In modern React applications, state is usually managed using hooks. One of the basic hooks, useState, allows you to declare a component-scoped variable, which re-renders the component every time its value gets changed. Here's a basic counter example:
In React, the only things that should affect what component shows are its props and state. So, in order to make component update data when a certain game event happens, you need to make event listener update component's state.
Since we can update component state only within the component itself, we also have to put our GameEvents.Subscribe call inside the component. However you can't register it in the render function itself, because it gets executed more often than we need to, since we need to register our listener only when the component gets mounted for the first time. That's when we have to use another builtin hook - useEffect.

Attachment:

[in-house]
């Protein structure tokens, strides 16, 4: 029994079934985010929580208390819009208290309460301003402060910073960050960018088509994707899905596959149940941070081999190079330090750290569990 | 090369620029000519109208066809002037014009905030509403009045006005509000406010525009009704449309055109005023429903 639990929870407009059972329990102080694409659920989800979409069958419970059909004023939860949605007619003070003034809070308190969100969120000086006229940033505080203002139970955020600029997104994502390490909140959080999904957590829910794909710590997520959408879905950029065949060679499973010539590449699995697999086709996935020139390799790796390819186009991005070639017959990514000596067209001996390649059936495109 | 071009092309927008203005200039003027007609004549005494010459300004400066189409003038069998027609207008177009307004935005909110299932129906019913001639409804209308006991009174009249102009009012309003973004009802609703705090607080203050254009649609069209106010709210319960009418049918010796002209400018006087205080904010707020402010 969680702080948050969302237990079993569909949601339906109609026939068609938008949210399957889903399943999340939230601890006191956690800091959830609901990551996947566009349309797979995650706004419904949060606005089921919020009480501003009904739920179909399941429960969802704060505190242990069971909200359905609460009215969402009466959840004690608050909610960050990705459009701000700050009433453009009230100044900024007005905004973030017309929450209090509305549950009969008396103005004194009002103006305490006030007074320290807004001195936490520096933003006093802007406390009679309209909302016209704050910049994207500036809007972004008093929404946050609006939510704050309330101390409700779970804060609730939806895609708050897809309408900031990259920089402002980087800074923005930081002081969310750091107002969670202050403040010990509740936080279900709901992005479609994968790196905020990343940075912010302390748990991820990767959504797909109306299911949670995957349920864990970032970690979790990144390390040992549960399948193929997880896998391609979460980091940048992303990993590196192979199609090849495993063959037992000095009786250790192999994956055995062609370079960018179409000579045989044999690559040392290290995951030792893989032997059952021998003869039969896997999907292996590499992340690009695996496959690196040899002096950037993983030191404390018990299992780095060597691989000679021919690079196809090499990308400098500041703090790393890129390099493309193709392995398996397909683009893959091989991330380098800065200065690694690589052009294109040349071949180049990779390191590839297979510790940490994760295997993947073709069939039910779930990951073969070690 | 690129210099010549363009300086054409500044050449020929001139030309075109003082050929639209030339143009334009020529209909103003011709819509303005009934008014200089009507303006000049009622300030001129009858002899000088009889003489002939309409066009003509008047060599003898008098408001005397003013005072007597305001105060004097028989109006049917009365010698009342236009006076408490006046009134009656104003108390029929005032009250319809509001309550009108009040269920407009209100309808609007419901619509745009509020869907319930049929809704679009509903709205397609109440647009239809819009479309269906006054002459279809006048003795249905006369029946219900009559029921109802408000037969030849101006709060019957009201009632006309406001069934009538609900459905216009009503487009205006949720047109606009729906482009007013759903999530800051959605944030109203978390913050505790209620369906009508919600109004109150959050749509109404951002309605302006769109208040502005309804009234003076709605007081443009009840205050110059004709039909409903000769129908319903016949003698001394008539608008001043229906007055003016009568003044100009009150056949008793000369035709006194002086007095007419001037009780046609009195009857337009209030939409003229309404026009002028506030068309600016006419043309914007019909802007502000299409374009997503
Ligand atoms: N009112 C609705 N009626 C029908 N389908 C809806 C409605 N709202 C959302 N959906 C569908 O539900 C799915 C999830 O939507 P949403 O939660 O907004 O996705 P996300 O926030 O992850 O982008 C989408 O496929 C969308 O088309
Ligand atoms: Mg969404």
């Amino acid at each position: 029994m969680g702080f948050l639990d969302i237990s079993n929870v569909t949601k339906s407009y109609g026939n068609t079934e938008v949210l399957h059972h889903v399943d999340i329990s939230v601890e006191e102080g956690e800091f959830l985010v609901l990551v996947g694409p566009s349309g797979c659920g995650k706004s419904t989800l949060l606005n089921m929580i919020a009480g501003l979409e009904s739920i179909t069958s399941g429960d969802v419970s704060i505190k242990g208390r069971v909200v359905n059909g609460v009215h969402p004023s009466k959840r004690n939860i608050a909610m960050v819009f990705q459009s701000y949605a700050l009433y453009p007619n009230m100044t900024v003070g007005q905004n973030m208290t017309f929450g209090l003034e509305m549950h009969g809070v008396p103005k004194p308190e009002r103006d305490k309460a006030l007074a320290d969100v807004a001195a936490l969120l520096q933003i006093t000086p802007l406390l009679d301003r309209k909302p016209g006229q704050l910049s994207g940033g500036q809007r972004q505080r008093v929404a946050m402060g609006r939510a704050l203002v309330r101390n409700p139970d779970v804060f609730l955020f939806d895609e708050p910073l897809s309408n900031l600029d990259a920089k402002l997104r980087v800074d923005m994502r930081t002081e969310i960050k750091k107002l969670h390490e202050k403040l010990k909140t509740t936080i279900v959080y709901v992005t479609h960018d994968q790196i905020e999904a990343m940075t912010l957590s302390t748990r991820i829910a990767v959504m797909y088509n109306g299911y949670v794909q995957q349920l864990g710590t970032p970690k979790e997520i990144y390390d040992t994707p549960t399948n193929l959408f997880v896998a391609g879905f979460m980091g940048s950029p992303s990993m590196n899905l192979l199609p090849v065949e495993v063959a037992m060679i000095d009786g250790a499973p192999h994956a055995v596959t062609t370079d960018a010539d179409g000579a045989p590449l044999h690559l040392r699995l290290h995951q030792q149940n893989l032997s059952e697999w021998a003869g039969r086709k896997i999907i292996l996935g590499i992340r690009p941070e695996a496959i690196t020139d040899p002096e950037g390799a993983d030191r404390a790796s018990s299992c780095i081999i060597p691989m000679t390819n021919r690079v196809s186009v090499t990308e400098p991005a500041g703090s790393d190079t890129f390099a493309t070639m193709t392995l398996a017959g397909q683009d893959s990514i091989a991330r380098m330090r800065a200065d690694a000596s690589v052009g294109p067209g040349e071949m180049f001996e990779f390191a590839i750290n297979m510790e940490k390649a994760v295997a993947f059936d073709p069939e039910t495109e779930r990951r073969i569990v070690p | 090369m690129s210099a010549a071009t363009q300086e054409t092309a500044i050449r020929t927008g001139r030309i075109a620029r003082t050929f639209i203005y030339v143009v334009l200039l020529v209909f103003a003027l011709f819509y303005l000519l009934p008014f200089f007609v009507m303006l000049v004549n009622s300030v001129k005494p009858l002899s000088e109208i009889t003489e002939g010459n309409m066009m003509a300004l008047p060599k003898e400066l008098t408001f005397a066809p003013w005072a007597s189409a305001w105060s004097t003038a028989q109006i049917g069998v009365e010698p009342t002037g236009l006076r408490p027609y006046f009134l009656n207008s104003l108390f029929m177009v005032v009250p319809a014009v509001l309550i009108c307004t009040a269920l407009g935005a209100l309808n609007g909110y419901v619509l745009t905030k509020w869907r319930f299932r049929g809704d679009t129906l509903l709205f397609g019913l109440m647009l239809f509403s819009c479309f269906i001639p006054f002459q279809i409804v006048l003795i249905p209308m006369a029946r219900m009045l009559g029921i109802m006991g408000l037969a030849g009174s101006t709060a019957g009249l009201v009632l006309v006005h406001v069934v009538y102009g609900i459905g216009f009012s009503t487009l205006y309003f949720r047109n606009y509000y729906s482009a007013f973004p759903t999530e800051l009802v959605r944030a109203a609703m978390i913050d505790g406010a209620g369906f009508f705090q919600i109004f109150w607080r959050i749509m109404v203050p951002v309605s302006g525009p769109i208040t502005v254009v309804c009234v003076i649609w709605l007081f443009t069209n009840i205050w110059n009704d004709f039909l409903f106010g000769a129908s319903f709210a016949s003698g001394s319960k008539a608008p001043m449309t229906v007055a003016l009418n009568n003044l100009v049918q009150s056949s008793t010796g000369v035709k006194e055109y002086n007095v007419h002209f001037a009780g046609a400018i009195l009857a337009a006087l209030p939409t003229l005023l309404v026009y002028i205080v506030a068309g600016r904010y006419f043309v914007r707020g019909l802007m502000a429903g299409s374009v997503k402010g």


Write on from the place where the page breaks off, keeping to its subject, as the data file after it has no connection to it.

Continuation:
useEffect hook is a function that usually gets called with 2 parameters. First one is the callback we want to execute, which would register our listener. The second is the list of state variable that our . Since we don't use any state for our listener, we can just use an empty array (). Also, optionally our callback can return a cleanup function, which is called either when one of dependencies changes, or when component gets unmounted.
This tutorial have covered only basics of React. React has a large ecosystem of libraries, patterns and articles, lots of which would apply to Panorama. As a starting point you can check out the official React website (although some parts of it are a littleoutdated).